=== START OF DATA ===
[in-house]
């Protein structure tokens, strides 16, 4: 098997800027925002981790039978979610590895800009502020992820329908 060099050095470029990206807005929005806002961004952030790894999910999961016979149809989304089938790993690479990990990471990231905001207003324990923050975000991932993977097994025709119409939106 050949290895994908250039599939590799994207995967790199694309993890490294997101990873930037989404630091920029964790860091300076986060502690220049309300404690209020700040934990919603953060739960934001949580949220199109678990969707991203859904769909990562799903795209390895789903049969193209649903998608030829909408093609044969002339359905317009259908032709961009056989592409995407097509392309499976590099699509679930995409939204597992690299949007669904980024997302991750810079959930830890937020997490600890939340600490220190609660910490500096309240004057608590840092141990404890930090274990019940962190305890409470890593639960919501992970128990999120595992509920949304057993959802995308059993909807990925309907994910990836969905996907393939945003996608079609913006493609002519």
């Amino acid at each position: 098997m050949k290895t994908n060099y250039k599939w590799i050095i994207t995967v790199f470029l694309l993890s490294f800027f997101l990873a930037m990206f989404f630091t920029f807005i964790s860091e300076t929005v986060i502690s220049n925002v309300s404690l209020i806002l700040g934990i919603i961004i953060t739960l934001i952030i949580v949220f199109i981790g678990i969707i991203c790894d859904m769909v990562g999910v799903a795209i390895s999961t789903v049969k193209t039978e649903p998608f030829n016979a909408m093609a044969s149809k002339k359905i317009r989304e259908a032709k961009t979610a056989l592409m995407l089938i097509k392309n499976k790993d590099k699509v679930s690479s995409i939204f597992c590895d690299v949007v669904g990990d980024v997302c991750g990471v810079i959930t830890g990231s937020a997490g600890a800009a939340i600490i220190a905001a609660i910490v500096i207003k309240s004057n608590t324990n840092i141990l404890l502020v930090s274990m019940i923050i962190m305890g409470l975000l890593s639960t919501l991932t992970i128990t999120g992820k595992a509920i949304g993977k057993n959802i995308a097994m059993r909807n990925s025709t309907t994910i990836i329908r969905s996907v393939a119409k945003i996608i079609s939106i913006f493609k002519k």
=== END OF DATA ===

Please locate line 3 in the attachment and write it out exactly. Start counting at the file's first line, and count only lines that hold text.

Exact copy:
């Amino acid at each position: 098997m050949k290895t994908n060099y250039k599939w590799i050095i994207t995967v790199f470029l694309l993890s490294f800027f997101l990873a930037m990206f989404f630091t920029f807005i964790s860091e300076t929005v986060i502690s220049n925002v309300s404690l209020i806002l700040g934990i919603i961004i953060t739960l934001i952030i949580v949220f199109i981790g678990i969707i991203c790894d859904m769909v990562g999910v799903a795209i390895s999961t789903v049969k193209t039978e649903p998608f030829n016979a909408m093609a044969s149809k002339k359905i317009r989304e259908a032709k961009t979610a056989l592409m995407l089938i097509k392309n499976k790993d590099k699509v679930s690479s995409i939204f597992c590895d690299v949007v669904g990990d980024v997302c991750g990471v810079i959930t830890g990231s937020a997490g600890a800009a939340i600490i220190a905001a609660i910490v500096i207003k309240s004057n608590t324990n840092i141990l404890l502020v930090s274990m019940i923050i962190m305890g409470l975000l890593s639960t919501l991932t992970i128990t999120g992820k595992a509920i949304g993977k057993n959802i995308a097994m059993r909807n990925s025709t309907t994910i990836i329908r969905s996907v393939a119409k945003i996608i079609s939106i913006f493609k002519k």